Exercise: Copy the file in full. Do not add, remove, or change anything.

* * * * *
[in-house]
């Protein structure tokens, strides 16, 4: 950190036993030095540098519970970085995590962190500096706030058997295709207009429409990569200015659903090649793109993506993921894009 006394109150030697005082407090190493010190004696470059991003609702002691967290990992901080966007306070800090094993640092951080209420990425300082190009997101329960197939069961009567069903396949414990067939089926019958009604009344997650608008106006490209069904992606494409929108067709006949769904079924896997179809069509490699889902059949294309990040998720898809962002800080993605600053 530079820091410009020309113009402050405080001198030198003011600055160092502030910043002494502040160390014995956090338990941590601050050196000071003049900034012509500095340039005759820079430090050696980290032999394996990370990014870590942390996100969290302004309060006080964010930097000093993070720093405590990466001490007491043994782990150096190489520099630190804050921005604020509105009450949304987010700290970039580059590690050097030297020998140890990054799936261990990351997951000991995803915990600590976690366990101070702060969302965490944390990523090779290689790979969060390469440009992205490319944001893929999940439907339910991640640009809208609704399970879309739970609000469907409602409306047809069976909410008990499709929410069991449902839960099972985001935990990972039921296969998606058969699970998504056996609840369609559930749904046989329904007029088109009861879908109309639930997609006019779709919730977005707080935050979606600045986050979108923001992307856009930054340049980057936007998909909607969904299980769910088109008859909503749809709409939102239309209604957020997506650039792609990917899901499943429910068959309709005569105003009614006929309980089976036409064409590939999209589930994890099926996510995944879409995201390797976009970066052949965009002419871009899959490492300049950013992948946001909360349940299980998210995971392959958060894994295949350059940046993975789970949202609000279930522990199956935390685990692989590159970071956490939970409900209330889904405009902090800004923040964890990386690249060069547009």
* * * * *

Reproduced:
[in-house]
């Protein structure tokens, strides 16, 4: 950190036993030095540098519970970085995590962190500096706030058997295709207009429409990569200015659903090649793109993506993921894009 006394109150030697005082407090190493010190004696470059991003609702002691967290990992901080966007306070800090094993640092951080209420990425300082190009997101329960197939069961009567069903396949414990067939089926019958009604009344997650608008106006490209069904992606494409929108067709006949769904079924896997179809069509490699889902059949294309990040998720898809962002800080993605600053 530079820091410009020309113009402050405080001198030198003011600055160092502030910043002494502040160390014995956090338990941590601050050196000071003049900034012509500095340039005759820079430090050696980290032999394996990370990014870590942390996100969290302004309060006080964010930097000093993070720093405590990466001490007491043994782990150096190489520099630190804050921005604020509105009450949304987010700290970039580059590690050097030297020998140890990054799936261990990351997951000991995803915990600590976690366990101070702060969302965490944390990523090779290689790979969060390469440009992205490319944001893929999940439907339910991640640009809208609704399970879309739970609000469907409602409306047809069976909410008990499709929410069991449902839960099972985001935990990972039921296969998606058969699970998504056996609840369609559930749904046989329904007029088109009861879908109309639930997609006019779709919730977005707080935050979606600045986050979108923001992307856009930054340049980057936007998909909607969904299980769910088109008859909503749809709409939102239309209604957020997506650039792609990917899901499943429910068959309709005569105003009614006929309980089976036409064409590939999209589930994890099926996510995944879409995201390797976009970066052949965009002419871009899959490492300049950013992948946001909360349940299980998210995971392959958060894994295949350059940046993975789970949202609000279930522990199956935390685990692989590159970071956490939970409900209330889904405009902090800004923040964890990386690249060069547009």